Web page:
Second, even if we succeeded in paying him back for all his grace to us, we would only succeed in turning grace into a business transaction. If we can pay him back, it isn’t grace. Romans 4:4 “Now to the one who works, his wages are not counted as a gift but as his due.”   If you try to negotiate wages with God you nullify grace.  If I’m hiking along and come to a road crossing and there’s a person there cooking burgers, handing out water and sodas, and candy bars and energy bars and chips, my initial tendency may be to give him something, anything in return.  Your friends have you over for dinner. You tell them, “That was so good. Next week, dinner at my house, I’m cookin’ you’re eatin’.”  The dinner your friend provided went from grace to a trade.  I pay the guy a few bucks for the meal he cooked at the trailhead and it is no longer a grace it’s a transaction.

Lastly, gratitude as a motivation for obedience overlooks the importance of faith. Gratitude looks backwards to what you have received.  Faith looks forward to what will be received. Hebrews 11:1 “Now faith is the assurance of things hoped for, the conviction of things not seen.”

This faith is the power that preserves the grace quality of human obedience. Obedience does not consist in paying God back and thus turning grace into a trade. Obedience comes from trusting in God for more grace — future grace — and thus unlocking the infinite resources of God’s love and power. 1 Corinthians 15: 10 “But by the grace of God I am what I am, and his grace toward me was not in vain. On the contrary, I worked harder than any of them, though it was not I, but the grace of God that is with me.”  The grace that enabled Paul to work hard in a life of obedience was the daily arrival of fresh supplies of grace. This is what faith trusts in—the continuing arrivals of grace. Faith looks to the promises like, “I will be with you wherever you go” Joshua 1: 9, and in that confident faith ventures, in obedience, to take the land. 1 Corinthians 10:13 says, “No temptation has overtaken you except what is common to mankind. And God is faithful; he will not let you be tempted beyond what you can bear. But when you are tempted, he will also provide a way out so that you can endure it.”  “God is faithful” is a statement of past grace. What He has proved through your’s and countless other lives, past and present. “Will not let you be tempted beyond what you can bear” is a promise of present and future grace. I can have faith in that. “Provide a way out” is also a promise of present and future grace. Specifically looking to the work of the Holy Spirit, and again, something I can put my full faith in. By having faith in the promises from God himself, my obedience is given a voice, an action, the power to be exercised. I can choose to ignore or deny the promises of God. That is my free will, but when I remove my faith in those promises, my disobedience is likewise given a voice, an action, the power to be exercised.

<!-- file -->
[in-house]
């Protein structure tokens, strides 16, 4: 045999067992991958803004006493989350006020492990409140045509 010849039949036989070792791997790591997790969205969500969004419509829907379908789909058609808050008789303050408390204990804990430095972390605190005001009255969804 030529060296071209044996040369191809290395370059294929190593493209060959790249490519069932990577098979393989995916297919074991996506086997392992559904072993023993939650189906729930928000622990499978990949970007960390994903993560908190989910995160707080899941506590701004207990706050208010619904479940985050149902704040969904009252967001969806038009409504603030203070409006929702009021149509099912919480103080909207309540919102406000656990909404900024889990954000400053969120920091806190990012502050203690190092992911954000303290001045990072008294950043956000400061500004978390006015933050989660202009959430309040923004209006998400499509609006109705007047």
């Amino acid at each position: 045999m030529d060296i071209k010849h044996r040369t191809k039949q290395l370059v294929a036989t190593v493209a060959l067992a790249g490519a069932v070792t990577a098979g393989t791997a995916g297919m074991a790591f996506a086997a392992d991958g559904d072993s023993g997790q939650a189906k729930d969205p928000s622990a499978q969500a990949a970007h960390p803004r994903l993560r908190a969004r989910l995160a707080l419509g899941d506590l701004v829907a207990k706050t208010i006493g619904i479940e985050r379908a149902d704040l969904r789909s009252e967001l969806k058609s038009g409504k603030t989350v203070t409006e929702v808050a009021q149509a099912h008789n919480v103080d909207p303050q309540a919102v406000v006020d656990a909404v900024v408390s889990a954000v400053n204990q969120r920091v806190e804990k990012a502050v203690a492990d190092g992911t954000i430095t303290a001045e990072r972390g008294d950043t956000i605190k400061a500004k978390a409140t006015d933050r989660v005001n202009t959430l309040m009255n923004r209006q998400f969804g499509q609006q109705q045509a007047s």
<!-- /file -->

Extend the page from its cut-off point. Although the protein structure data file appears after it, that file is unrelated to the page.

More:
The biblical role of past grace —especially the cross— is to guarantee the certainty of future grace:  Romans 8:32 “He who did not spare his own Son but gave him up for us all (past grace), how will he not also with him graciously give us all things (future grace)?”  That “all things” includes the ability to be faithful, loving, righteous, as well as, obedient.  Trusting in future grace is the enabling strength of our obedience. The more we trust in the grace God has in storage for us, trusting in God Himself, the more we give God the opportunity in our lives to show the glory of his inexhaustible grace.

Find the immeasurable power of obedience in your complete surrender to a faith in a God who can and will do all the heavy lifting with you. He must increase and I must decrease.

I will take the promises of future grace and do some radical acts of obedience on it.   Yes   /   No